WLHA working with Ocean Encounters' Lionfish Scuba Diving Experience Clients in CuracaoScience, and experience, has proven time and again, that right now there is no more effective tool available to reduce the lionfish population than to send divers into the water after them. Traps, nets, hook & line fishing, “training” predators, submarines, etc., have all been fruitless thus far. Areas in which the lionfish invasion is being kept at bay are seeing massive rebounds of the fish that are both commercially important to the local people as well as those creatures that are crucial to the health of the reef.

To sideline divers is completely irresponsible at best.

If you live in an area affected by invasive lionfish, have you had the opportunity to hunt them or eat them? If you are a scuba diver, would you hunt lionfish on your next diving vacation? Tell us in the comments below!

About the Author:

L. Scott Harrell is the co-founder of the World Lionfish Hunters Association. He now owns a scuba diving marketing consultancy in Cozumel, Mexico and offers expert PADI scuba instruction and private divemaster services. You can hunt lionfish in Cozumel, too!

Comments (6)

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  1. R J de Pedro says:

    The threat that the Pterois invasion represents to the marine environment and to island and coastal economies has a direct effect in the fiscal health of governments in all areas impacted by these small but voracious predators. Whether governments become a factor in managing this problem or they choose to ignore reality, the damage will be felt. 

    In Puerto Rico, we’re somewhat fortunate because there is government awareness of the threat, and policies have been implemented that allow lionfish hunting even  in protected areas . No zone is off-limits to hunt Pterois. 

    The government agency concerned with environmental matters, DRNA (Departamento de Recursos Naturales y Ambientales), provides kill and catch permits at no cost other than the time it takes to complete and submit the forms.  In addition, Dr.Craig Lilyestrom and Kelvin Serrano, from the Marine Resources division of DRNA, provide support in the form of guidance, technical information, and even some supplies such as special “diver below” flags with a lionfish design that identify permit-holders.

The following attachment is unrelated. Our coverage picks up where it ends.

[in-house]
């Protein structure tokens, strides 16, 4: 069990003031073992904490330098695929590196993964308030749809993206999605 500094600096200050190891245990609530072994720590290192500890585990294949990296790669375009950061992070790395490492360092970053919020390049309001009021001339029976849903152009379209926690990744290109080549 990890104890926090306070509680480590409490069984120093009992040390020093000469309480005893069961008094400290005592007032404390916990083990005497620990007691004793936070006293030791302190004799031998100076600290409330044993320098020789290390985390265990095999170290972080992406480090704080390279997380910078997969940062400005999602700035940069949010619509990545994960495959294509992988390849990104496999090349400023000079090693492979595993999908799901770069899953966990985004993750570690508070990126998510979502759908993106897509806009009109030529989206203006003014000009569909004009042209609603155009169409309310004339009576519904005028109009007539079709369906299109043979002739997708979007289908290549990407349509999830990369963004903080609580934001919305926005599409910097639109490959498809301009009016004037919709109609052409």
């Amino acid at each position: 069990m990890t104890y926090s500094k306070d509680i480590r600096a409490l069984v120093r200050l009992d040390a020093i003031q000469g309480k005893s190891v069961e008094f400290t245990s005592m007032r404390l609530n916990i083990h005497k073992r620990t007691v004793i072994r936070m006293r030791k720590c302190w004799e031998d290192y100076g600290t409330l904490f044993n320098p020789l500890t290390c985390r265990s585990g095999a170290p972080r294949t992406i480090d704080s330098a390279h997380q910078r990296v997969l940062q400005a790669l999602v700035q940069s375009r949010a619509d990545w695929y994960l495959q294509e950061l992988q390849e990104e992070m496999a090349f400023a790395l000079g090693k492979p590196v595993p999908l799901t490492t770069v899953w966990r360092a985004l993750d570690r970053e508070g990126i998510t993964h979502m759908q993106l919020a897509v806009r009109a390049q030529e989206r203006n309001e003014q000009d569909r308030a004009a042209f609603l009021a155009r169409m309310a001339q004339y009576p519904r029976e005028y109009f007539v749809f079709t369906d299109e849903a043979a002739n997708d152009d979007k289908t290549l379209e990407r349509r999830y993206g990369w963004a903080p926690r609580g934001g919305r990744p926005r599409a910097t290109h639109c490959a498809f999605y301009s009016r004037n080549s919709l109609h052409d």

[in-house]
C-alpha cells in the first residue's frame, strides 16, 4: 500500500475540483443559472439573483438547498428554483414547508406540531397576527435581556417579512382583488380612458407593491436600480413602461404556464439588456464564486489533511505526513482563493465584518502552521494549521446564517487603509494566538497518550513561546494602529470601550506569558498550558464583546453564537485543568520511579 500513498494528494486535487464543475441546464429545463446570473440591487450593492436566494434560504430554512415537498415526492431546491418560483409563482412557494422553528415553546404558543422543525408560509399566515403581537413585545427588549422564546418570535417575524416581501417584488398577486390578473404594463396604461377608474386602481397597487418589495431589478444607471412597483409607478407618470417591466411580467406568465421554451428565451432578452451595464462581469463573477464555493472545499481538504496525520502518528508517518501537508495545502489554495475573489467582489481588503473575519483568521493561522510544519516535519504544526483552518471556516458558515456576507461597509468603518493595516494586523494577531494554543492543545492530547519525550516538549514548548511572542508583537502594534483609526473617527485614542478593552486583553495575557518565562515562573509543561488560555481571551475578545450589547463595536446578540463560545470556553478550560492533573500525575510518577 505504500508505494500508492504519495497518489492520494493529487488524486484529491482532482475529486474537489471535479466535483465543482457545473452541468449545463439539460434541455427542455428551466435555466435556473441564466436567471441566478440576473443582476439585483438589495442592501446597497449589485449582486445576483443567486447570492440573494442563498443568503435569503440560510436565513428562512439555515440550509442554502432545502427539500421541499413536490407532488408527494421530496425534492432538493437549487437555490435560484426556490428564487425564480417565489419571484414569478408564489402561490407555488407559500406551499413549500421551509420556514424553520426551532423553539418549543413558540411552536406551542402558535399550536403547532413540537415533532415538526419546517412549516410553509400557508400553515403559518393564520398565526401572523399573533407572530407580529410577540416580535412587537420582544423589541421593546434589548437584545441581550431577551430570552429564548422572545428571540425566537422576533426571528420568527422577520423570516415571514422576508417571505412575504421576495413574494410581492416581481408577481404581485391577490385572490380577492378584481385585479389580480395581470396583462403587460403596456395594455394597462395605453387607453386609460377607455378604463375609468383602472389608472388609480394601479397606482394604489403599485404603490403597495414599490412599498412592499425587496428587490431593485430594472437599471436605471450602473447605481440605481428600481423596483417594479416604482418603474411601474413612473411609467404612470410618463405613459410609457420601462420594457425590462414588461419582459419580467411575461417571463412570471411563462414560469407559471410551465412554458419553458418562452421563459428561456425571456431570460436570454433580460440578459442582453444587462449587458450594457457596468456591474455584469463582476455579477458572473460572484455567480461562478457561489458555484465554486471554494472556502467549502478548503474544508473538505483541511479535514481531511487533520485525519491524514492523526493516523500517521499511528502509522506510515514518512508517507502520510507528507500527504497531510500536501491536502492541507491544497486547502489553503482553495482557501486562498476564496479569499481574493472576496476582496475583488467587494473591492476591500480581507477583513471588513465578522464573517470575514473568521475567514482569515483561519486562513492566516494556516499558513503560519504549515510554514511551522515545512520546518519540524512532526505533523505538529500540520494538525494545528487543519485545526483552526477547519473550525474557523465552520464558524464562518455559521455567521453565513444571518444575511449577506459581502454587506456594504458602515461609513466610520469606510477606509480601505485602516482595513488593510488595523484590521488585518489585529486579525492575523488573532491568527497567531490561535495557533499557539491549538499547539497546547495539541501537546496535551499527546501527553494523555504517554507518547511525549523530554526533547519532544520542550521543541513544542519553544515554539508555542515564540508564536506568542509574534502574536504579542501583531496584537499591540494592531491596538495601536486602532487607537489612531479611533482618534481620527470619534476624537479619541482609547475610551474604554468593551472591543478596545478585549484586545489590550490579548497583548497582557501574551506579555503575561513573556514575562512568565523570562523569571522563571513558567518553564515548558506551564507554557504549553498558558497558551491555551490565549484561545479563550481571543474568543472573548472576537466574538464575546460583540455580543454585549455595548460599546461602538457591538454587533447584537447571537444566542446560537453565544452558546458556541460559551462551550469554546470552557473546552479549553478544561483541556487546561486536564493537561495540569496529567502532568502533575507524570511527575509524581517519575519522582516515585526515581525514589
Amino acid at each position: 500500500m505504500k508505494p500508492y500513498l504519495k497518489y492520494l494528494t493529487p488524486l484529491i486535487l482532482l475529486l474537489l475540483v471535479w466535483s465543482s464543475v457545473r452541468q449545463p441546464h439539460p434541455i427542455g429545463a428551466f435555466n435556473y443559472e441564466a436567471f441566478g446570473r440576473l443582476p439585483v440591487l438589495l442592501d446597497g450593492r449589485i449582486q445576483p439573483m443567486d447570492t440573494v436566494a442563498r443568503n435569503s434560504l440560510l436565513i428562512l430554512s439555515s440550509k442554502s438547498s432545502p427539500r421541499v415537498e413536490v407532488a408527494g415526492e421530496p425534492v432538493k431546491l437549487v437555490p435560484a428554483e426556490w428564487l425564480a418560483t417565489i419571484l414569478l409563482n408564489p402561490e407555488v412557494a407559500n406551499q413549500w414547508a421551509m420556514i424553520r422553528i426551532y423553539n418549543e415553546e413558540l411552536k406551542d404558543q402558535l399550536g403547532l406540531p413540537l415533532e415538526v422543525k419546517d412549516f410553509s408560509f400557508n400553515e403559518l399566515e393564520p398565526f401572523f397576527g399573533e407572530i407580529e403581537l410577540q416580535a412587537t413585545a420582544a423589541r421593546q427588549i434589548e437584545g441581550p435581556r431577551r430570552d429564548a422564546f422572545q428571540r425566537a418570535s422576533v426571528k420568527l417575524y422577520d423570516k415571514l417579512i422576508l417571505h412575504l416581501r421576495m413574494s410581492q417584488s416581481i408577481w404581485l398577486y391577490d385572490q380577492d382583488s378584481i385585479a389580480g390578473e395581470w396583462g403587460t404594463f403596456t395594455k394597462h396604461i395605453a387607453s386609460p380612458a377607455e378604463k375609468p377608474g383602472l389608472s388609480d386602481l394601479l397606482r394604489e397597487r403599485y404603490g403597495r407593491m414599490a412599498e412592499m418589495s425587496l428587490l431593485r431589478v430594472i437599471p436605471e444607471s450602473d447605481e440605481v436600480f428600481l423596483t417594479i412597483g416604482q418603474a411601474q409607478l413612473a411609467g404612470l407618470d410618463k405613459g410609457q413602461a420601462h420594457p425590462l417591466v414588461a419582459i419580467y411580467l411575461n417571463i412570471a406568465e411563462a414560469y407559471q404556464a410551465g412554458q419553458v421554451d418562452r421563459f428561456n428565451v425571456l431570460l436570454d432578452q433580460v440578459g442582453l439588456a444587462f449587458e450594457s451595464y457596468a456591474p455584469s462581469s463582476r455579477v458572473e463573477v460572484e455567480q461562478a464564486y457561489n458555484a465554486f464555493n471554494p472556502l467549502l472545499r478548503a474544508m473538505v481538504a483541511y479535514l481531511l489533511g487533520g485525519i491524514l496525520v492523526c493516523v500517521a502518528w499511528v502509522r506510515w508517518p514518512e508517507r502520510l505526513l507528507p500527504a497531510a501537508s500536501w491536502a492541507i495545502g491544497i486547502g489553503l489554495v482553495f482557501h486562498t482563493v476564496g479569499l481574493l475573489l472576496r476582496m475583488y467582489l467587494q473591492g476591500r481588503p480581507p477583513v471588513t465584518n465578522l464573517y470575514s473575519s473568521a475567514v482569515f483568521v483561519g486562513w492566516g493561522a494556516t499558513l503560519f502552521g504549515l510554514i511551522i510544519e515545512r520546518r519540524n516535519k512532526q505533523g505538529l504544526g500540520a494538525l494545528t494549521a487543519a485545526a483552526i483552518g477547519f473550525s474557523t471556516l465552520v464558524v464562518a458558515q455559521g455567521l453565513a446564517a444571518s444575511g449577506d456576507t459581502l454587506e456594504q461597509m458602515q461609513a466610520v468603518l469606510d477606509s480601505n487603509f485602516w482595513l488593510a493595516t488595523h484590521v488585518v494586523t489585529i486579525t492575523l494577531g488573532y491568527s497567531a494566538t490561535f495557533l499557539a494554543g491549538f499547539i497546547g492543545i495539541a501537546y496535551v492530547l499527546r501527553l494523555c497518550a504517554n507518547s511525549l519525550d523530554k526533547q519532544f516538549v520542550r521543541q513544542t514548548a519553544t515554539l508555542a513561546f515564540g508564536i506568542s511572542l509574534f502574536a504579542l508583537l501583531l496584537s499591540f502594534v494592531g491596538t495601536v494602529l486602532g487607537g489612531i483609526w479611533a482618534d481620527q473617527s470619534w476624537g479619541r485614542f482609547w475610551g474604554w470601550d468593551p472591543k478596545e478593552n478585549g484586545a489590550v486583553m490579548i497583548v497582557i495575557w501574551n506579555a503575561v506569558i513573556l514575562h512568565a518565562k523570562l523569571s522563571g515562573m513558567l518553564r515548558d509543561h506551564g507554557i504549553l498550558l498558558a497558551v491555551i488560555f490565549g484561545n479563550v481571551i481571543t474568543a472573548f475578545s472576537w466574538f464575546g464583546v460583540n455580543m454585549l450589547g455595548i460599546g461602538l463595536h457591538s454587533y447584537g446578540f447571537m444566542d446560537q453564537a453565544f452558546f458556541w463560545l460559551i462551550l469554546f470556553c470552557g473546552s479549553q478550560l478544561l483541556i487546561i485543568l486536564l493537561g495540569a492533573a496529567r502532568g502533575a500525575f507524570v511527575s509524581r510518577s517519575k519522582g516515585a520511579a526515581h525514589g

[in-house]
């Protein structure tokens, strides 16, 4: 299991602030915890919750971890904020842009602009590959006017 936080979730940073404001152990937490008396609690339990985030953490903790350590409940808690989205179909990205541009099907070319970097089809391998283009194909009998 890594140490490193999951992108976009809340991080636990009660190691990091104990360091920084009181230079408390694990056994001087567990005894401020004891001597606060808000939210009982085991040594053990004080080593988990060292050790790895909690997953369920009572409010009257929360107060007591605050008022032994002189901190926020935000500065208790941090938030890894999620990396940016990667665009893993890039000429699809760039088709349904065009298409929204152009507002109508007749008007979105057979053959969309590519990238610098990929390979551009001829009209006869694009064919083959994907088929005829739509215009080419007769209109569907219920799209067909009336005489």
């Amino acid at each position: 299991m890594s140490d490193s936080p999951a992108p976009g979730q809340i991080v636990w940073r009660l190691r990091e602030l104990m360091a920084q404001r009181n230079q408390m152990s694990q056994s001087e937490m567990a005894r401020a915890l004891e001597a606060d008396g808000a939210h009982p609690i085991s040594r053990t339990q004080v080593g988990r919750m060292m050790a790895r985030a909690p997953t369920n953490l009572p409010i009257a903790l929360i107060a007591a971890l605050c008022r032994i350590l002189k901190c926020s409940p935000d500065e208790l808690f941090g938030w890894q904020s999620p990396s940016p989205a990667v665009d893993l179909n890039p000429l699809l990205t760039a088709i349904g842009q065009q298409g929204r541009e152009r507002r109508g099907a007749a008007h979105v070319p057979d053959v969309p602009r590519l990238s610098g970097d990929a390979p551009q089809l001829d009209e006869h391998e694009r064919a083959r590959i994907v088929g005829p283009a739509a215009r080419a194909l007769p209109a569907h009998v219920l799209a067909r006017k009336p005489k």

As a result, while we suffer from the effect of the Pterois invasion like most other areas of the Caribbean and Western Atlantic, you can snorkel and dive in many reef areas without seeing a lionfish. 

    There’s still a lot of work pending to effectively manage the lionfish threat in Puerto Rico, but the small step of allowing easy access to permits has been a big push to help involve the public in the effort to fight the invasion. Hopefully other governments in the region will discover this simple approach and become a factor in managing the Pterois threat. 

  2. ScubaTony says:

    I have to say I am amazed at the energy so many divers have put into helping control the Lionfish invasion.
    Our Marine park officials started allowing small spears in the marine park shortly after they arrived.
    Having seen them flourish in Cozumel waters in the first 2 years to now, being mostly under control, I would have to give most of the credit to one thing.
    I believe that because Cozumel was a protected marine park with a vibrant and healthy ecosystem before the invasion began, we have been most successful in holding the Lionfish at bay.
    Once the local predators (mutton snapper, grouper, Moray eels and nurse sharks) were given a taste of speared lionfish they have since started hunting them on their own. In fact I have noticed (although not studied) a dramatic increase in mutton snapper population here. I believe that is a direct affect of them taking advantage of a new lionfish food source.